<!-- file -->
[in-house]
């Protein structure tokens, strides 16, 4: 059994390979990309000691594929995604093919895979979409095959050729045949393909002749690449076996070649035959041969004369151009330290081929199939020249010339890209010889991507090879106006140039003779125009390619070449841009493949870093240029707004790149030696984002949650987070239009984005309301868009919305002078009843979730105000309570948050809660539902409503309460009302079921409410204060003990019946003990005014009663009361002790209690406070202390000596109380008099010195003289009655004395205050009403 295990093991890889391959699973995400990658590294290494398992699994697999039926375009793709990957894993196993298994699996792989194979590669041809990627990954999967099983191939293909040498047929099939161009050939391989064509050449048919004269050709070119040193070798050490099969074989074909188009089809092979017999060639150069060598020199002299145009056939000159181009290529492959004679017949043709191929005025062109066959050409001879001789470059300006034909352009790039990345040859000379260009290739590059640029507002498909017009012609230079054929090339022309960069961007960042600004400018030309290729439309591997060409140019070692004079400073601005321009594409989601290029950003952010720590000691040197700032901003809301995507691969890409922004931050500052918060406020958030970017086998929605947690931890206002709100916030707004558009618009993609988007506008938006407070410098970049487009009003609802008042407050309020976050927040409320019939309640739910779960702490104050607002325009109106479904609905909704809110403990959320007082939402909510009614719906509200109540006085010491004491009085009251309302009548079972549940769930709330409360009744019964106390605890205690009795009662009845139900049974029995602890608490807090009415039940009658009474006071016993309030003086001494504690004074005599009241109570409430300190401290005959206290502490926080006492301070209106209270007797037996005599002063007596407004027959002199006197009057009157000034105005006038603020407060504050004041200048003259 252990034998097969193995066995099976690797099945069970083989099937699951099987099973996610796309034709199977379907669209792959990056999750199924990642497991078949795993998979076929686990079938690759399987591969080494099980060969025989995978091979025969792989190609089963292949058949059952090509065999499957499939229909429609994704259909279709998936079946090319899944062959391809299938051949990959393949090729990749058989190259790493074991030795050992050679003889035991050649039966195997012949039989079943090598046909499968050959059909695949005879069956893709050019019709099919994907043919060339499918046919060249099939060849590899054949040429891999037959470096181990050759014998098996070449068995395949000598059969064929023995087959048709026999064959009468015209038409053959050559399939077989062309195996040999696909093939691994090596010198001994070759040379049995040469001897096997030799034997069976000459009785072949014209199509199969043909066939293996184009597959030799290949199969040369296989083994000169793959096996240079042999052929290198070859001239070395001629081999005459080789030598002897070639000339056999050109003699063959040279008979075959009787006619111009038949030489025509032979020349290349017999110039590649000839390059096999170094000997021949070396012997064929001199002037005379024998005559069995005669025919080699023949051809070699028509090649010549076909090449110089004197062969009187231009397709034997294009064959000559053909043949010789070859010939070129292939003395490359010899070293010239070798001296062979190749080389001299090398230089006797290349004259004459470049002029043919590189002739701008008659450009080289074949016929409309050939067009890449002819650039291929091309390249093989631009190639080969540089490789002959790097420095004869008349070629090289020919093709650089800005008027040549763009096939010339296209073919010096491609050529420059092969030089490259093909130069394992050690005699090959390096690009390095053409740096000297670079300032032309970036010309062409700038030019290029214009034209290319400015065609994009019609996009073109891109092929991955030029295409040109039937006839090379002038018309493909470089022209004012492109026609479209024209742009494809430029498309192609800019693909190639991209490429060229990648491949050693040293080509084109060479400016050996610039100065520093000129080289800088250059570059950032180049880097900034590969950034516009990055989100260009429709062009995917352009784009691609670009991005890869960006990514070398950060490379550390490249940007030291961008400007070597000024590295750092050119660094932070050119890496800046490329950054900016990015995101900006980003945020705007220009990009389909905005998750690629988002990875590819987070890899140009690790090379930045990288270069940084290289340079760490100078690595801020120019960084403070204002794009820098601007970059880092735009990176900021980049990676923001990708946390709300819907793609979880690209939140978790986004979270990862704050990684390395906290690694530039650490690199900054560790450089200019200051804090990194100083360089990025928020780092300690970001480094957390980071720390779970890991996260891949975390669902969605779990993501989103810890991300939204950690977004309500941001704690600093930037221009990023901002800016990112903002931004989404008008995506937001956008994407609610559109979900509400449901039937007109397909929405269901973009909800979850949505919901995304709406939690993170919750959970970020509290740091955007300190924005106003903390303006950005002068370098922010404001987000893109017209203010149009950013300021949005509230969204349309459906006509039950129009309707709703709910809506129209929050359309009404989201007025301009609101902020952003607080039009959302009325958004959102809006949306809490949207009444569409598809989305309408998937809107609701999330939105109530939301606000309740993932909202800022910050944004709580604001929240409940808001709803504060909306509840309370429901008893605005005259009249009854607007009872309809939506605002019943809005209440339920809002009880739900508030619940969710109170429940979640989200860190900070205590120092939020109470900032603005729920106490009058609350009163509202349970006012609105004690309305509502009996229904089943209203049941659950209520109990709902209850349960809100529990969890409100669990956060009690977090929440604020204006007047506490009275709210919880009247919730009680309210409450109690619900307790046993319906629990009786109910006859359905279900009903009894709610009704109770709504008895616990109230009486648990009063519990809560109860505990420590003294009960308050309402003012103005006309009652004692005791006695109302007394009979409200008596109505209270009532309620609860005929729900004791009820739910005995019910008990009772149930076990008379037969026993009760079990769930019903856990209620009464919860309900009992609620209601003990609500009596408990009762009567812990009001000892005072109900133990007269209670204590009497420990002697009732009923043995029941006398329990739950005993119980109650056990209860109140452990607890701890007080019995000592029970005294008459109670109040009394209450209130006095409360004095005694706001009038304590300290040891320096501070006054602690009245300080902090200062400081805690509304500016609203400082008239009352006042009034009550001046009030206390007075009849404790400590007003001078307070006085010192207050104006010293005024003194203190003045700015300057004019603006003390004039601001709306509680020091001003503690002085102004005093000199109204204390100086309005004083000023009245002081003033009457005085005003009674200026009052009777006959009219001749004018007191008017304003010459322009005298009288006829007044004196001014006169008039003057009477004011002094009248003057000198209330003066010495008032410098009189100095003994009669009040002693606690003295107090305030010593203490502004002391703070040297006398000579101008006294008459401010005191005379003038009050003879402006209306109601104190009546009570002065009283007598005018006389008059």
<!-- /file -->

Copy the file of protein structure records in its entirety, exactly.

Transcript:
[in-house]
């Protein structure tokens, strides 16, 4: 059994390979990309000691594929995604093919895979979409095959050729045949393909002749690449076996070649035959041969004369151009330290081929199939020249010339890209010889991507090879106006140039003779125009390619070449841009493949870093240029707004790149030696984002949650987070239009984005309301868009919305002078009843979730105000309570948050809660539902409503309460009302079921409410204060003990019946003990005014009663009361002790209690406070202390000596109380008099010195003289009655004395205050009403 295990093991890889391959699973995400990658590294290494398992699994697999039926375009793709990957894993196993298994699996792989194979590669041809990627990954999967099983191939293909040498047929099939161009050939391989064509050449048919004269050709070119040193070798050490099969074989074909188009089809092979017999060639150069060598020199002299145009056939000159181009290529492959004679017949043709191929005025062109066959050409001879001789470059300006034909352009790039990345040859000379260009290739590059640029507002498909017009012609230079054929090339022309960069961007960042600004400018030309290729439309591997060409140019070692004079400073601005321009594409989601290029950003952010720590000691040197700032901003809301995507691969890409922004931050500052918060406020958030970017086998929605947690931890206002709100916030707004558009618009993609988007506008938006407070410098970049487009009003609802008042407050309020976050927040409320019939309640739910779960702490104050607002325009109106479904609905909704809110403990959320007082939402909510009614719906509200109540006085010491004491009085009251309302009548079972549940769930709330409360009744019964106390605890205690009795009662009845139900049974029995602890608490807090009415039940009658009474006071016993309030003086001494504690004074005599009241109570409430300190401290005959206290502490926080006492301070209106209270007797037996005599002063007596407004027959002199006197009057009157000034105005006038603020407060504050004041200048003259 252990034998097969193995066995099976690797099945069970083989099937699951099987099973996610796309034709199977379907669209792959990056999750199924990642497991078949795993998979076929686990079938690759399987591969080494099980060969025989995978091979025969792989190609089963292949058949059952090509065999499957499939229909429609994704259909279709998936079946090319899944062959391809299938051949990959393949090729990749058989190259790493074991030795050992050679003889035991050649039966195997012949039989079943090598046909499968050959059909695949005879069956893709050019019709099919994907043919060339499918046919060249099939060849590899054949040429891999037959470096181990050759014998098996070449068995395949000598059969064929023995087959048709026999064959009468015209038409053959050559399939077989062309195996040999696909093939691994090596010198001994070759040379049995040469001897096997030799034997069976000459009785072949014209199509199969043909066939293996184009597959030799290949199969040369296989083994000169793959096996240079042999052929290198070859001239070395001629081999005459080789030598002897070639000339056999050109003699063959040279008979075959009787006619111009038949030489025509032979020349290349017999110039590649000839390059096999170094000997021949070396012997064929001199002037005379024998005559069995005669025919080699023949051809070699028509090649010549076909090449110089004197062969009187231009397709034997294009064959000559053909043949010789070859010939070129292939003395490359010899070293010239070798001296062979190749080389001299090398230089006797290349004259004459470049002029043919590189002739701008008659450009080289074949016929409309050939067009890449002819650039291929091309390249093989631009190639080969540089490789002959790097420095004869008349070629090289020919093709650089800005008027040549763009096939010339296209073919010096491609050529420059092969030089490259093909130069394992050690005699090959390096690009390095053409740096000297670079300032032309970036010309062409700038030019290029214009034209290319400015065609994009019609996009073109891109092929991955030029295409040109039937006839090379002038018309493909470089022209004012492109026609479209024209742009494809430029498309192609800019693909190639991209490429060229990648491949050693040293080509084109060479400016050996610039100065520093000129080289800088250059570059950032180049880097900034590969950034516009990055989100260009429709062009995917352009784009691609670009991005890869960006990514070398950060490379550390490249940007030291961008400007070597000024590295750092050119660094932070050119890496800046490329950054900016990015995101900006980003945020705007220009990009389909905005998750690629988002990875590819987070890899140009690790090379930045990288270069940084290289340079760490100078690595801020120019960084403070204002794009820098601007970059880092735009990176900021980049990676923001990708946390709300819907793609979880690209939140978790986004979270990862704050990684390395906290690694530039650490690199900054560790450089200019200051804090990194100083360089990025928020780092300690970001480094957390980071720390779970890991996260891949975390669902969605779990993501989103810890991300939204950690977004309500941001704690600093930037221009990023901002800016990112903002931004989404008008995506937001956008994407609610559109979900509400449901039937007109397909929405269901973009909800979850949505919901995304709406939690993170919750959970970020509290740091955007300190924005106003903390303006950005002068370098922010404001987000893109017209203010149009950013300021949005509230969204349309459906006509039950129009309707709703709910809506129209929050359309009404989201007025301009609101902020952003607080039009959302009325958004959102809006949306809490949207009444569409598809989305309408998937809107609701999330939105109530939301606000309740993932909202800022910050944004709580604001929240409940808001709803504060909306509840309370429901008893605005005259009249009854607007009872309809939506605002019943809005209440339920809002009880739900508030619940969710109170429940979640989200860190900070205590120092939020109470900032603005729920106490009058609350009163509202349970006012609105004690309305509502009996229904089943209203049941659950209520109990709902209850349960809100529990969890409100669990956060009690977090929440604020204006007047506490009275709210919880009247919730009680309210409450109690619900307790046993319906629990009786109910006859359905279900009903009894709610009704109770709504008895616990109230009486648990009063519990809560109860505990420590003294009960308050309402003012103005006309009652004692005791006695109302007394009979409200008596109505209270009532309620609860005929729900004791009820739910005995019910008990009772149930076990008379037969026993009760079990769930019903856990209620009464919860309900009992609620209601003990609500009596408990009762009567812990009001000892005072109900133990007269209670204590009497420990002697009732009923043995029941006398329990739950005993119980109650056990209860109140452990607890701890007080019995000592029970005294008459109670109040009394209450209130006095409360004095005694706001009038304590300290040891320096501070006054602690009245300080902090200062400081805690509304500016609203400082008239009352006042009034009550001046009030206390007075009849404790400590007003001078307070006085010192207050104006010293005024003194203190003045700015300057004019603006003390004039601001709306509680020091001003503690002085102004005093000199109204204390100086309005004083000023009245002081003033009457005085005003009674200026009052009777006959009219001749004018007191008017304003010459322009005298009288006829007044004196001014006169008039003057009477004011002094009248003057000198209330003066010495008032410098009189100095003994009669009040002693606690003295107090305030010593203490502004002391703070040297006398000579101008006294008459401010005191005379003038009050003879402006209306109601104190009546009570002065009283007598005018006389008059």